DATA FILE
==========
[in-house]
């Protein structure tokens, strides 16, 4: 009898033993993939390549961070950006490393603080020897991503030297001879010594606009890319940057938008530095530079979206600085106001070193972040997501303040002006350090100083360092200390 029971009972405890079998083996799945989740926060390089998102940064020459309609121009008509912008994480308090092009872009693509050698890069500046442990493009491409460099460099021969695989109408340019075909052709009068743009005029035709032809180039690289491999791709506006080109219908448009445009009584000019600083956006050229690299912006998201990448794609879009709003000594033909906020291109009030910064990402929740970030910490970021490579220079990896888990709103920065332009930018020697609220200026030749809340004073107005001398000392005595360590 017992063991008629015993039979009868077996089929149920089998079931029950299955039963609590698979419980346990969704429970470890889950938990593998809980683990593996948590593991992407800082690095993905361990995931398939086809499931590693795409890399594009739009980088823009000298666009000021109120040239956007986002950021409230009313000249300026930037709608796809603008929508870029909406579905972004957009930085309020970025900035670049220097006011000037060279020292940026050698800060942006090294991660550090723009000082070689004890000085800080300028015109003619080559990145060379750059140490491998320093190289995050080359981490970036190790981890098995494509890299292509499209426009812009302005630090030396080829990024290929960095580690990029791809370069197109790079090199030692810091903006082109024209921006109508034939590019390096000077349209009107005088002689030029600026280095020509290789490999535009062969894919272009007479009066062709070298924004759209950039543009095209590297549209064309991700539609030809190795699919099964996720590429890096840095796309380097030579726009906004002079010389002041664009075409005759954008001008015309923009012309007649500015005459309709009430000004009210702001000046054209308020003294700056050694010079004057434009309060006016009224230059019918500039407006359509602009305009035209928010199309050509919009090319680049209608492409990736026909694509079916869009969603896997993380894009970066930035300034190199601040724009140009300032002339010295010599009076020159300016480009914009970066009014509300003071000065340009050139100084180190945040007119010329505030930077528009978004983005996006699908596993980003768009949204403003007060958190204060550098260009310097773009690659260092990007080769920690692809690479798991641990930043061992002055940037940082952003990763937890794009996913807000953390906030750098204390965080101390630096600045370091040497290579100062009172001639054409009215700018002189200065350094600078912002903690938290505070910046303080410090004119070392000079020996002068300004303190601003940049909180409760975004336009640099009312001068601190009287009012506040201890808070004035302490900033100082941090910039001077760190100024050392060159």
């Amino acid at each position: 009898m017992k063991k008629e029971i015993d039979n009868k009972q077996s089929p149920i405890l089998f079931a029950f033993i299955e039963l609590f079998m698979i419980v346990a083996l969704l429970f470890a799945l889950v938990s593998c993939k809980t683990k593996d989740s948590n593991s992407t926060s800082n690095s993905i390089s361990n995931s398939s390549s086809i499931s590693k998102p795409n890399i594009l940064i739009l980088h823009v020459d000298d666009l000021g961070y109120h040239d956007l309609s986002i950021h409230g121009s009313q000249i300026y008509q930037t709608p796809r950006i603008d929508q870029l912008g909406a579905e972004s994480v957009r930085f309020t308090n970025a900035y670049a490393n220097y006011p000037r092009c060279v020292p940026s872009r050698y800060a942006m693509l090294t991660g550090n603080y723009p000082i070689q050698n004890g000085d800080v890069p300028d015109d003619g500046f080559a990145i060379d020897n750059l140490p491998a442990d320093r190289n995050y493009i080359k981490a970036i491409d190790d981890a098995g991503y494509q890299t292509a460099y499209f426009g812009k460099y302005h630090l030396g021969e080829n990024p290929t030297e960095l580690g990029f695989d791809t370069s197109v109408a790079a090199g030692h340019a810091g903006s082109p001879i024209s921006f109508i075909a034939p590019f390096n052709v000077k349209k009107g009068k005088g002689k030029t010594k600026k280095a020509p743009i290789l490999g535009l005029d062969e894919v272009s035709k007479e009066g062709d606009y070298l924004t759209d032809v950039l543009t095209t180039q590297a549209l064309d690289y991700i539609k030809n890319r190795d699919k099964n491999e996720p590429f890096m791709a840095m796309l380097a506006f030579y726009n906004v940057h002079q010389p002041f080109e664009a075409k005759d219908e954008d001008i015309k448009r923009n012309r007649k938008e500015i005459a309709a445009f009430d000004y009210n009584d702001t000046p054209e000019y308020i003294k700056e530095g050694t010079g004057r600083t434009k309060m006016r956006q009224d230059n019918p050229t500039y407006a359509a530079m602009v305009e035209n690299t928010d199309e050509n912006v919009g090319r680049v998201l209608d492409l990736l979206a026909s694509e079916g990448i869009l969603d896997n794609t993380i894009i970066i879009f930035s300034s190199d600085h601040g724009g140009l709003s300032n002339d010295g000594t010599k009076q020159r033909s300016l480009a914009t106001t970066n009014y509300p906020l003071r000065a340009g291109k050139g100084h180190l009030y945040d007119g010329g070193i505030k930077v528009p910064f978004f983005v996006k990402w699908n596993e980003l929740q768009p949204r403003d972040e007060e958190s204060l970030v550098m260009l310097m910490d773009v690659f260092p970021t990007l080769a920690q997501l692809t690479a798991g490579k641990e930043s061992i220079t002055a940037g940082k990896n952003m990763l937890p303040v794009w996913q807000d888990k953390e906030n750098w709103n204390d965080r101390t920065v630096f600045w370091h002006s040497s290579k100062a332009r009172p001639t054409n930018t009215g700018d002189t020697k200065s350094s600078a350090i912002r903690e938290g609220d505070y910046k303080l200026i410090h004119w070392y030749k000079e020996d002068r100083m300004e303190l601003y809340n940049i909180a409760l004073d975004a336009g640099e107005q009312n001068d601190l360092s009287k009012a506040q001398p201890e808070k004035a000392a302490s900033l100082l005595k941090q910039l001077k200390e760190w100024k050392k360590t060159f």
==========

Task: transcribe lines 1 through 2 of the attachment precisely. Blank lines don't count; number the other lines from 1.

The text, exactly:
[in-house]
């Protein structure tokens, strides 16, 4: 009898033993993939390549961070950006490393603080020897991503030297001879010594606009890319940057938008530095530079979206600085106001070193972040997501303040002006350090100083360092200390 029971009972405890079998083996799945989740926060390089998102940064020459309609121009008509912008994480308090092009872009693509050698890069500046442990493009491409460099460099021969695989109408340019075909052709009068743009005029035709032809180039690289491999791709506006080109219908448009445009009584000019600083956006050229690299912006998201990448794609879009709003000594033909906020291109009030910064990402929740970030910490970021490579220079990896888990709103920065332009930018020697609220200026030749809340004073107005001398000392005595360590 017992063991008629015993039979009868077996089929149920089998079931029950299955039963609590698979419980346990969704429970470890889950938990593998809980683990593996948590593991992407800082690095993905361990995931398939086809499931590693795409890399594009739009980088823009000298666009000021109120040239956007986002950021409230009313000249300026930037709608796809603008929508870029909406579905972004957009930085309020970025900035670049220097006011000037060279020292940026050698800060942006090294991660550090723009000082070689004890000085800080300028015109003619080559990145060379750059140490491998320093190289995050080359981490970036190790981890098995494509890299292509499209426009812009302005630090030396080829990024290929960095580690990029791809370069197109790079090199030692810091903006082109024209921006109508034939590019390096000077349209009107005088002689030029600026280095020509290789490999535009062969894919272009007479009066062709070298924004759209950039543009095209590297549209064309991700539609030809190795699919099964996720590429890096840095796309380097030579726009906004002079010389002041664009075409005759954008001008015309923009012309007649500015005459309709009430000004009210702001000046054209308020003294700056050694010079004057434009309060006016009224230059019918500039407006359509602009305009035209928010199309050509919009090319680049209608492409990736026909694509079916869009969603896997993380894009970066930035300034190199601040724009140009300032002339010295010599009076020159300016480009914009970066009014509300003071000065340009050139100084180190945040007119010329505030930077528009978004983005996006699908596993980003768009949204403003007060958190204060550098260009310097773009690659260092990007080769920690692809690479798991641990930043061992002055940037940082952003990763937890794009996913807000953390906030750098204390965080101390630096600045370091040497290579100062009172001639054409009215700018002189200065350094600078912002903690938290505070910046303080410090004119070392000079020996002068300004303190601003940049909180409760975004336009640099009312001068601190009287009012506040201890808070004035302490900033100082941090910039001077760190100024050392060159």